Looking After Our Lungs

Our lungs grow like a tree, branching from day 22 of conception onwards, from both the developing gut layers as well the surrounding tissues (mesoderm).


Inside the womb, our lungs are filled with fluid and oxygen is carried from the mother’s blood. Critical development of air sacs starts from the 32nd week of gestation only and reaches maturity in the last few weeks inside the womb. More importantly, the number of air sacs increases by 400% after birth till the teenage years and peak lung function is achieved by the end of the second decade only. Any process affecting lung development during this period (by parental smoking, indoor biomass cooking, childhood pneumonia, etc.) can have important effects in later life. Still it is not immediately apparent due to patients themselves.

Our lungs transport oxygen to the blood from air and transport carbon dioxide produced by cells during metabolism away from the blood into the exhaled air every minute. Failure to do this for more than a few minutes leads to death. Pumping of the heart serves to move this oxygen-rich blood to tissues but is ineffective if there is less oxygen in the blood due to lung disease. Besides this crucial role, the lungs make it possible for us to speak, convert important hormones involved in blood pressure control, control acid-base balance, act as a filter for chemicals in blood and protect us against air-borne infections.

We have to take care of our lungs by not smoking, avoiding people who smoke and creating a “no smoking zone” around our children. We have to protect ourselves from both indoor and outdoor pollution. Wearing an appropriate mask correctly, social distancing and hand hygiene have become important after COVID but this is also equally relevant when there are other circulating respiratory infections like influenza during the rainy season. This can also protect us from other infections like tuberculosis. Vaccinations for pneumonia and yearly vaccination for influenza can protect vulnerable people (children, elderly and those with cardiac and respiratory disease) from worsening illness and pneumonia. Doing cardiopulmonary exercises every day improves immunity and keeps the lungs healthy. It is important to eat a balanced diet to promote lung health. Most individuals with lung disease, including asthmatics are NOT worsened by dietary habits and it is important not to avoid crucial dietary components without discussing with your doctor. People engaged in work with exposure that can cause lung disease (quarry workers, miners, chemicals, construction workers) and those with indoor birds as pets must periodically screen themselves with their pulmonologist to look for lung disease.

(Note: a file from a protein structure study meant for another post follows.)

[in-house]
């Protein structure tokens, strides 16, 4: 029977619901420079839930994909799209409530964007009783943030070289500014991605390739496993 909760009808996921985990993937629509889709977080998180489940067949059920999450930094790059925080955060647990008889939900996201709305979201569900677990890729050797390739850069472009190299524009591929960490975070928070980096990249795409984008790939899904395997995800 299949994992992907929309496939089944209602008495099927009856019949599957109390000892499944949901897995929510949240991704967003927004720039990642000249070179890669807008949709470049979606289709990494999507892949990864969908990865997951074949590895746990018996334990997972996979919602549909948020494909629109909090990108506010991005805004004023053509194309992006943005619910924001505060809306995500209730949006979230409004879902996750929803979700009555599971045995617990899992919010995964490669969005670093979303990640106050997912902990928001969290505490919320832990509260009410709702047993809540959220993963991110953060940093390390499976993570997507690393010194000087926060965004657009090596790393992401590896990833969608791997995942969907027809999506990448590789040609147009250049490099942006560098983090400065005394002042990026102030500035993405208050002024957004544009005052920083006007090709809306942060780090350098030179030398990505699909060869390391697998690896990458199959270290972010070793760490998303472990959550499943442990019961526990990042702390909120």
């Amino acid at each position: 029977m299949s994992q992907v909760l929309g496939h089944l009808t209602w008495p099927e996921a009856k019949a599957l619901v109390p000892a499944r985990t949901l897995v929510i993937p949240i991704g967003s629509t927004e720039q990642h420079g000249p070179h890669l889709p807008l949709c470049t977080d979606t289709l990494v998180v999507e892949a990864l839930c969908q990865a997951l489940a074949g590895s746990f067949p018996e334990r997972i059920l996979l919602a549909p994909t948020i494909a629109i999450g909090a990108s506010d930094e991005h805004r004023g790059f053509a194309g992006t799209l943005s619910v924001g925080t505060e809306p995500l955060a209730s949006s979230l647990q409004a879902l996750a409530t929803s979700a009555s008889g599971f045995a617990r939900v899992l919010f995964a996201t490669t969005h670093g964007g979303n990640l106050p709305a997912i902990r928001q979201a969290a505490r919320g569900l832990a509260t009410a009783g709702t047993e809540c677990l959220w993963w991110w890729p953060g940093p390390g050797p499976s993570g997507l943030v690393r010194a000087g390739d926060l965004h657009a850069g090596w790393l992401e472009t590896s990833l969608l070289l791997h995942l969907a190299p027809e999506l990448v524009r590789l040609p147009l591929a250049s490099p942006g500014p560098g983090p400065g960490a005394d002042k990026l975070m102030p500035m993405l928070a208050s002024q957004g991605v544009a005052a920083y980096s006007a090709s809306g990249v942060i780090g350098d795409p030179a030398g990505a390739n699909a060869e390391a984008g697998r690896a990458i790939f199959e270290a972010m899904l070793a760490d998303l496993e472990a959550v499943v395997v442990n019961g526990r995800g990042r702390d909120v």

Our lungs have a large reserve and early disease does not cause symptoms. It is important to evaluate cough, sputum, wheeze, breathlessness, chest pain, blood in sputum and snoring as these indicate cardiopulmonary disease. Crucially, there is no disease called “sputum” or “challi”; this is a symptom of lung disease. Finding the correct cause leads to cure or control of the disease.

While it is important to be blessed with good lungs during life, we don’t need them after death. Lung transplantation is increasingly being done in India and Kauvery Hospital, Chennai has an in-house holistic Heart & Lung Transplant Program. Our lungs can be donated to another with irreversibly damaged lungs and we can give them a second opportunity at a normal and productive life with their loved ones. Let us all take a pledge to protect our lungs during our life and pass on our precious lungs after our time to another in need.


Dr. Srinivas Rajagopala
Medical Director, Lung Transplant & Advanced Lung Diseases
Senior Consultant, Interventional Pulmonology & Sleep Medicine
Kauvery Hospital, Chennai